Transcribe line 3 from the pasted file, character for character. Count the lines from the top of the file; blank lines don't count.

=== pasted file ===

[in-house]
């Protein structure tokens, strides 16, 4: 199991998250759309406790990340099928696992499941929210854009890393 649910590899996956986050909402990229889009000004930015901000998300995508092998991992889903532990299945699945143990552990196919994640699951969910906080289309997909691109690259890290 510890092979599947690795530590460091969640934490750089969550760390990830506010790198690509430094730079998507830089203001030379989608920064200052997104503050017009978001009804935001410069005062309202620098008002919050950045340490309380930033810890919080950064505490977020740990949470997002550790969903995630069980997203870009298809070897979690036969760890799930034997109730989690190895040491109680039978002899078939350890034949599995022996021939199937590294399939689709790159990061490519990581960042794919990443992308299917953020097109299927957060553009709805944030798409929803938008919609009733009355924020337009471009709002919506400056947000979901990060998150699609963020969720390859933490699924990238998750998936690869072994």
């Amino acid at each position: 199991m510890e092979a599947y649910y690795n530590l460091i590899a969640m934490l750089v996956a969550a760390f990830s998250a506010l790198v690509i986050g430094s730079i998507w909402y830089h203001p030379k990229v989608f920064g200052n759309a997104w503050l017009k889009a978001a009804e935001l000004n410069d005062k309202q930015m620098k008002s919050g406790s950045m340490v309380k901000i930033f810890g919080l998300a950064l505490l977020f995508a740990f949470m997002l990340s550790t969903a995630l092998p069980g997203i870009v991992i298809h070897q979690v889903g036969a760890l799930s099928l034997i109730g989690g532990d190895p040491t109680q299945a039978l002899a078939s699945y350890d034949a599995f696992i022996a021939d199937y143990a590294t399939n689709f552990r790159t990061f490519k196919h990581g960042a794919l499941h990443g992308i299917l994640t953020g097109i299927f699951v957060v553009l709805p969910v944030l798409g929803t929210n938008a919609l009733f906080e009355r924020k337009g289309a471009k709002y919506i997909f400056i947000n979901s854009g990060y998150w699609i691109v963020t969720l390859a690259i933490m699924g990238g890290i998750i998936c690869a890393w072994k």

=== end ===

């Amino acid at each position: 199991m510890e092979a599947y649910y690795n530590l460091i590899a969640m934490l750089v996956a969550a760390f990830s998250a506010l790198v690509i986050g430094s730079i998507w909402y830089h203001p030379k990229v989608f920064g200052n759309a997104w503050l017009k889009a978001a009804e935001l000004n410069d005062k309202q930015m620098k008002s919050g406790s950045m340490v309380k901000i930033f810890g919080l998300a950064l505490l977020f995508a740990f949470m997002l990340s550790t969903a995630l092998p069980g997203i870009v991992i298809h070897q979690v889903g036969a760890l799930s099928l034997i109730g989690g532990d190895p040491t109680q299945a039978l002899a078939s699945y350890d034949a599995f696992i022996a021939d199937y143990a590294t399939n689709f552990r790159t990061f490519k196919h990581g960042a794919l499941h990443g992308i299917l994640t953020g097109i299927f699951v957060v553009l709805p969910v944030l798409g929803t929210n938008a919609l009733f906080e009355r924020k337009g289309a471009k709002y919506i997909f400056i947000n979901s854009g990060y998150w699609i691109v963020t969720l390859a690259i933490m699924g990238g890290i998750i998936c690869a890393w072994k």